Constructing Co-occurrence Network Embeddings to Assist Association Extraction for COVID-19 and Other Coronavirus Infectious Diseases

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David Oniani, Guoqian Jiang, M.D., Ph.D, Hongfang Liu, Ph.D, Feichen Shen, Ph.D
Journal of the American Medical Informatics Association, ocaa117,
Published: 27 May 2020



As COVID-19 started its rapid emergence and gradually transformed into an unprecedented pandemic, the need for having a knowledge repository for the disease became crucial.

To address this issue, a new COVID-19 machine readable dataset known as COVID-19 Open Research Dataset (CORD-19) has been released. Based on this, our objective was to build a computable co-occurrence network embeddings to assist association detection amongst COVID-19 related biomedical entities.

Materials and Methods

Leveraging a Linked Data version of CORD-19 (i.e., CORD-19-on-FHIR), we first utilized SPARQL to extract co-occurrences among chemicals, diseases, genes, and mutations and build a co-occurrence network. We then trained the representation of the derived co-occurrence network using node2vec with four edge embeddings operations (L1, L2, Average, and Hadamard). Six algorithms (Decision Tree, Linear Regression, Support Vector Machine, Random Forest, Naive Bayes, and Multi-layer Perceptron) were applied to evaluate performance on link prediction. An unsupervised learning strategy was also developed incorporating the t-SNE and DBSCAN algorithms for case studies.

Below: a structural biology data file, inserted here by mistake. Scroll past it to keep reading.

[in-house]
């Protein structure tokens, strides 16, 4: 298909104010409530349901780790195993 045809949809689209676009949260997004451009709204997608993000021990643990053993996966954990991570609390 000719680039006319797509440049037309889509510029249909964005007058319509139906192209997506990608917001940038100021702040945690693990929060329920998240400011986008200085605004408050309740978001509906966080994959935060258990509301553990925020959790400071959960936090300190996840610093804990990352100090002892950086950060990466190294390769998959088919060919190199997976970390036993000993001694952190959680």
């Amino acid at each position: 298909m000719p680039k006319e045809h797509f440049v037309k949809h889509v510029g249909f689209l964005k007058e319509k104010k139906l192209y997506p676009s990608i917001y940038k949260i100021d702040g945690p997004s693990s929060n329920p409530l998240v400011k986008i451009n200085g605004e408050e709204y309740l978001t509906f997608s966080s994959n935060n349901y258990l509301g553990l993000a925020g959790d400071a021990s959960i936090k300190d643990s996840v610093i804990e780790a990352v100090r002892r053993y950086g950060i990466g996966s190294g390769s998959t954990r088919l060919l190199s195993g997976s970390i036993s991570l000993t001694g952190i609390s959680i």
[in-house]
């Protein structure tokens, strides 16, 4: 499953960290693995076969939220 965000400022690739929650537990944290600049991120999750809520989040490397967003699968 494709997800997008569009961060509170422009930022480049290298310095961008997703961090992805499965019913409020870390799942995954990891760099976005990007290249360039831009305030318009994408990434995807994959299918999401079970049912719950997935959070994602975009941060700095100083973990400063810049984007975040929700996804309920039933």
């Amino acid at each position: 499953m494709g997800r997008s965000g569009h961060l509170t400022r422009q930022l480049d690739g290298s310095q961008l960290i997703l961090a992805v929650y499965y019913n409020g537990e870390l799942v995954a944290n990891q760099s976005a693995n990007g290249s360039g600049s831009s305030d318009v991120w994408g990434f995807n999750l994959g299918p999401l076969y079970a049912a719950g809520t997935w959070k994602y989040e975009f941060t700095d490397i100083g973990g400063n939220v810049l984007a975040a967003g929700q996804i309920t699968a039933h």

Random Forest classifier showed the best performance on link prediction across different network embeddings. For edge embeddings generated using the Average operation, Random Forest achieved the optimal average precision of 0.97 and F1 score of 0.90. For unsupervised learning, 63 clusters were formed with silhouette score of 0.128. Significant associations were detected for five coronavirus infectious diseases in their corresponding subgroups.


In this study, we constructed COVID-19-centered co-occurrence network embeddings. Results indicated that the generated embeddings were able to extract significant associations for COVID-19 and coronavirus infectious diseases.

© 2020